That means that the RP software developer needs to either a) write a lot of code to automate and interpret tests in a reproducible way or b) do a lot of manual work each time running the tests to prove that everything conforms to the specification. That makes it different from the OP certification process where the standard functions would be tested and results would be interpreted by the OP test suite itself without any effect on the OP software that is tested itself.

So why would an RP developer make this – rather significant – extra effort?

Firstly, the OpenID Foundation certification program aims to promote interoperability among implementations; this is certainly a great step in that direction and a significant boost for the OpenID Connect eco-system. But secondly and more important on a “local” scale, any self-respecting software product requires a integrated test suite for regression and continuous integration type of tests. Once the effort to for RP certification has been done and integrated in to an automated test suite for the RP software, it is a great tool to prevent bugs creeping up in new releases and a great help to improve the overall quality of the product.

Consider this a call to arms for all RP software developers out there to bite the bullet!

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Apache module for OpenID Connect/Auth 2.0 release 2.0

Last Friday, September 9th 2016, I released a brand new version of mod_auth_openidc, the module that implements OpenID Connect RP and OAuth 2.0 RS functionality for the Apache webserver. So what’s the big deal with it and why does it have a new major version number?

The biggest change is that all JSON Signing and Encryption (JOSE) operations are now handled through a separate 3rd-party library. That library is cjose, an excellent open source project started by Matt Miller from Cisco which allows mod_auth_openidc to rely on a dedicated library for all crypto related operations. Since that library will have its own update and release pace this should result in better security overall for deployments e.g.: no backporting of JOSE/crypto fixes in the module is required, just update the cjose library.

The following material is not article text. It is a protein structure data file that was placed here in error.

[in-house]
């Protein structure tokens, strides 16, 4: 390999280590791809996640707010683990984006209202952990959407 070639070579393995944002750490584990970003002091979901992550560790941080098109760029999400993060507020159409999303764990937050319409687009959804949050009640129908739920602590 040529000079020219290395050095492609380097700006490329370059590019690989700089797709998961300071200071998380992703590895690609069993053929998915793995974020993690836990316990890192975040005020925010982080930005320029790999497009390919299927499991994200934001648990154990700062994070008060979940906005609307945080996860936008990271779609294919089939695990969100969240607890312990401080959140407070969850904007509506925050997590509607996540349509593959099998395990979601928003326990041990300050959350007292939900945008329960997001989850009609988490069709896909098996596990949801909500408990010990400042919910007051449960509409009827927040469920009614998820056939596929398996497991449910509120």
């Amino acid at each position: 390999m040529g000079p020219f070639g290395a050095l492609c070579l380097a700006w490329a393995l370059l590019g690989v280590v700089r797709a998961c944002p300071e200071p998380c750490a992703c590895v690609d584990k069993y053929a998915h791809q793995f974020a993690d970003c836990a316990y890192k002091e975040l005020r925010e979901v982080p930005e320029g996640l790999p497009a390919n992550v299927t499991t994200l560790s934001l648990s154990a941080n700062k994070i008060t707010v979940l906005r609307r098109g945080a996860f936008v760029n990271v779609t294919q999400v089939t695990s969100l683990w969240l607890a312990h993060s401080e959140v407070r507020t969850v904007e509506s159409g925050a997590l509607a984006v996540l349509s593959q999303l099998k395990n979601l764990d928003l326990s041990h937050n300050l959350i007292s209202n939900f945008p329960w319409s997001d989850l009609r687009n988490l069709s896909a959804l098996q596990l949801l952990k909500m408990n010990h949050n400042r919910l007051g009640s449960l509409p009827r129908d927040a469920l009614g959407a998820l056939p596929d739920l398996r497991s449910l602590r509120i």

The JOSE library also makes it easy to create JSON Web Tokens and use them to securely store all state that the module needs to keep track of. So now all state storage is protected by wrapping it in to a JWT and encrypting and signing it with the pre-configured passphrase. This allows for a secure deployment in shared cache/storage environments. For example one can now use a public memcache cluster across a bunch of Apache servers without having to worry that the session state can be accessed or altered by some 3rd-party internal administrator that also happens to have access to the same memcache cluster because of another application using it. The same thing holds for Redis storage or file-based storage.

On top of that, an encrypted and signed JWT stored in a temporary state cookie is used to keep track of the request state between the authentication requests that the module sends out and the corresponding authentication responses that it receives from the Provider.

One other change that is also worth mentioning is the support for so-called “chunked” cookies. This means that a large cookie value is now split out over a number of smaller cookies. This in its turn allows for client-side session management, i.e. storing all session related state in a client-side cookie rather than using any server-side storage/dependency, without the risk of running over session cookie limits all too easily – which happened quite a lot with certain Providers out there previously.